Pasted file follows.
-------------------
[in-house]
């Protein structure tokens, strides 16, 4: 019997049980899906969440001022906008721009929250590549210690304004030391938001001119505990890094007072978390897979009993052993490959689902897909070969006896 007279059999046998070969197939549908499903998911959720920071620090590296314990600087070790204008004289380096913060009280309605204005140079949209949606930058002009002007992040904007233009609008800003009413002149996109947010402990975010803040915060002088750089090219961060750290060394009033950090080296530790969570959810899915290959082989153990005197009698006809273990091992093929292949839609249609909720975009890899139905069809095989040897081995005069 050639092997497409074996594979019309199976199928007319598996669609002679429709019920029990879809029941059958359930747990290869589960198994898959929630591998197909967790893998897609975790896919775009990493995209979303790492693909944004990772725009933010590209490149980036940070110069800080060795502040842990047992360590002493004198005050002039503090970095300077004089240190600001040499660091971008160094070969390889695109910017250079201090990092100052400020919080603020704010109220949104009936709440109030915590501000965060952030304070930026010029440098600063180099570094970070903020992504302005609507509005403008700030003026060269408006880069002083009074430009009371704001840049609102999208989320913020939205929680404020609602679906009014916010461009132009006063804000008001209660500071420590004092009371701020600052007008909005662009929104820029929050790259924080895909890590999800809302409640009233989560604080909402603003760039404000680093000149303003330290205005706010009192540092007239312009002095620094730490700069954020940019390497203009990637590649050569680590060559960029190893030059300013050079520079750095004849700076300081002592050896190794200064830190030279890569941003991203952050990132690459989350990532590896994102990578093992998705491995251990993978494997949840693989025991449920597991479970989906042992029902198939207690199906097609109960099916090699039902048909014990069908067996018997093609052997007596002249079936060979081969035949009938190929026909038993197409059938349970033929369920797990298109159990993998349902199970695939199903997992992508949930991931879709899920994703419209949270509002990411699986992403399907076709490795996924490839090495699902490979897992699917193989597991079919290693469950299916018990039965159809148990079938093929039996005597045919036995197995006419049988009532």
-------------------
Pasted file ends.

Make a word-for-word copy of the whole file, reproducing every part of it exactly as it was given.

[in-house]
């Protein structure tokens, strides 16, 4: 019997049980899906969440001022906008721009929250590549210690304004030391938001001119505990890094007072978390897979009993052993490959689902897909070969006896 007279059999046998070969197939549908499903998911959720920071620090590296314990600087070790204008004289380096913060009280309605204005140079949209949606930058002009002007992040904007233009609008800003009413002149996109947010402990975010803040915060002088750089090219961060750290060394009033950090080296530790969570959810899915290959082989153990005197009698006809273990091992093929292949839609249609909720975009890899139905069809095989040897081995005069 050639092997497409074996594979019309199976199928007319598996669609002679429709019920029990879809029941059958359930747990290869589960198994898959929630591998197909967790893998897609975790896919775009990493995209979303790492693909944004990772725009933010590209490149980036940070110069800080060795502040842990047992360590002493004198005050002039503090970095300077004089240190600001040499660091971008160094070969390889695109910017250079201090990092100052400020919080603020704010109220949104009936709440109030915590501000965060952030304070930026010029440098600063180099570094970070903020992504302005609507509005403008700030003026060269408006880069002083009074430009009371704001840049609102999208989320913020939205929680404020609602679906009014916010461009132009006063804000008001209660500071420590004092009371701020600052007008909005662009929104820029929050790259924080895909890590999800809302409640009233989560604080909402603003760039404000680093000149303003330290205005706010009192540092007239312009002095620094730490700069954020940019390497203009990637590649050569680590060559960029190893030059300013050079520079750095004849700076300081002592050896190794200064830190030279890569941003991203952050990132690459989350990532590896994102990578093992998705491995251990993978494997949840693989025991449920597991479970989906042992029902198939207690199906097609109960099916090699039902048909014990069908067996018997093609052997007596002249079936060979081969035949009938190929026909038993197409059938349970033929369920797990298109159990993998349902199970695939199903997992992508949930991931879709899920994703419209949270509002990411699986992403399907076709490795996924490839090495699902490979897992699917193989597991079919290693469950299916018990039965159809148990079938093929039996005597045919036995197995006419049988009532």